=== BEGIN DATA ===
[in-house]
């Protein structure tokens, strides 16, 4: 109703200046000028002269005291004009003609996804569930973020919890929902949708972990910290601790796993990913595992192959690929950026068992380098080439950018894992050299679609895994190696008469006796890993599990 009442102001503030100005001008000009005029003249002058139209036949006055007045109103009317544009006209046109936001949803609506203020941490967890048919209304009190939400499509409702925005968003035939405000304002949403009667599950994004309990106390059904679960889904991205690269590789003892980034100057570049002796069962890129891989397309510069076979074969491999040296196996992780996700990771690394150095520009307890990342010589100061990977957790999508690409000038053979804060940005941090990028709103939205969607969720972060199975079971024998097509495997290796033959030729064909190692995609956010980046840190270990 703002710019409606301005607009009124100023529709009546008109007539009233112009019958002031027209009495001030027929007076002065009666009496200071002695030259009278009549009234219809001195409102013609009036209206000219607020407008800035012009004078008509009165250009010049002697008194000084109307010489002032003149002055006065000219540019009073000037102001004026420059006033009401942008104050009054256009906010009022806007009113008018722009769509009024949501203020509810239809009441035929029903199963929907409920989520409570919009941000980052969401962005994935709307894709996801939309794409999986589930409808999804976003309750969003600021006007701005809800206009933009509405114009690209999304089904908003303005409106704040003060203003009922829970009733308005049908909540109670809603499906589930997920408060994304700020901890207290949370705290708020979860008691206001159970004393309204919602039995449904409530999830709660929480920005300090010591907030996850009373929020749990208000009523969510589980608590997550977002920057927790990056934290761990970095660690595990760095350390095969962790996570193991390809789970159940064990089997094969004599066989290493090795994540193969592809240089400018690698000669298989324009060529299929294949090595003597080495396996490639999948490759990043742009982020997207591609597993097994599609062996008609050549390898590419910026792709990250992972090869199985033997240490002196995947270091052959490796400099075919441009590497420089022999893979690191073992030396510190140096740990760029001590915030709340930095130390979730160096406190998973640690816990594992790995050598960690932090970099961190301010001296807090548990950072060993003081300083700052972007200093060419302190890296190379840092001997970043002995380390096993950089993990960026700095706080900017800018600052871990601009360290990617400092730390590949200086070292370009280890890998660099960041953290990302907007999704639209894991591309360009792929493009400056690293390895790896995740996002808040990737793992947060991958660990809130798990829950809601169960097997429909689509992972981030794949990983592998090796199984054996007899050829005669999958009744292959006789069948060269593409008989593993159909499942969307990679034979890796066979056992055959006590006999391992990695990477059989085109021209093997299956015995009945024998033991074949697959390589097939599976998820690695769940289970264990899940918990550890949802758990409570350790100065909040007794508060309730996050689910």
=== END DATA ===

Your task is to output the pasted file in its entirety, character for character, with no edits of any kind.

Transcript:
[in-house]
């Protein structure tokens, strides 16, 4: 109703200046000028002269005291004009003609996804569930973020919890929902949708972990910290601790796993990913595992192959690929950026068992380098080439950018894992050299679609895994190696008469006796890993599990 009442102001503030100005001008000009005029003249002058139209036949006055007045109103009317544009006209046109936001949803609506203020941490967890048919209304009190939400499509409702925005968003035939405000304002949403009667599950994004309990106390059904679960889904991205690269590789003892980034100057570049002796069962890129891989397309510069076979074969491999040296196996992780996700990771690394150095520009307890990342010589100061990977957790999508690409000038053979804060940005941090990028709103939205969607969720972060199975079971024998097509495997290796033959030729064909190692995609956010980046840190270990 703002710019409606301005607009009124100023529709009546008109007539009233112009019958002031027209009495001030027929007076002065009666009496200071002695030259009278009549009234219809001195409102013609009036209206000219607020407008800035012009004078008509009165250009010049002697008194000084109307010489002032003149002055006065000219540019009073000037102001004026420059006033009401942008104050009054256009906010009022806007009113008018722009769509009024949501203020509810239809009441035929029903199963929907409920989520409570919009941000980052969401962005994935709307894709996801939309794409999986589930409808999804976003309750969003600021006007701005809800206009933009509405114009690209999304089904908003303005409106704040003060203003009922829970009733308005049908909540109670809603499906589930997920408060994304700020901890207290949370705290708020979860008691206001159970004393309204919602039995449904409530999830709660929480920005300090010591907030996850009373929020749990208000009523969510589980608590997550977002920057927790990056934290761990970095660690595990760095350390095969962790996570193991390809789970159940064990089997094969004599066989290493090795994540193969592809240089400018690698000669298989324009060529299929294949090595003597080495396996490639999948490759990043742009982020997207591609597993097994599609062996008609050549390898590419910026792709990250992972090869199985033997240490002196995947270091052959490796400099075919441009590497420089022999893979690191073992030396510190140096740990760029001590915030709340930095130390979730160096406190998973640690816990594992790995050598960690932090970099961190301010001296807090548990950072060993003081300083700052972007200093060419302190890296190379840092001997970043002995380390096993950089993990960026700095706080900017800018600052871990601009360290990617400092730390590949200086070292370009280890890998660099960041953290990302907007999704639209894991591309360009792929493009400056690293390895790896995740996002808040990737793992947060991958660990809130798990829950809601169960097997429909689509992972981030794949990983592998090796199984054996007899050829005669999958009744292959006789069948060269593409008989593993159909499942969307990679034979890796066979056992055959006590006999391992990695990477059989085109021209093997299956015995009945024998033991074949697959390589097939599976998820690695769940289970264990899940918990550890949802758990409570350790100065909040007794508060309730996050689910």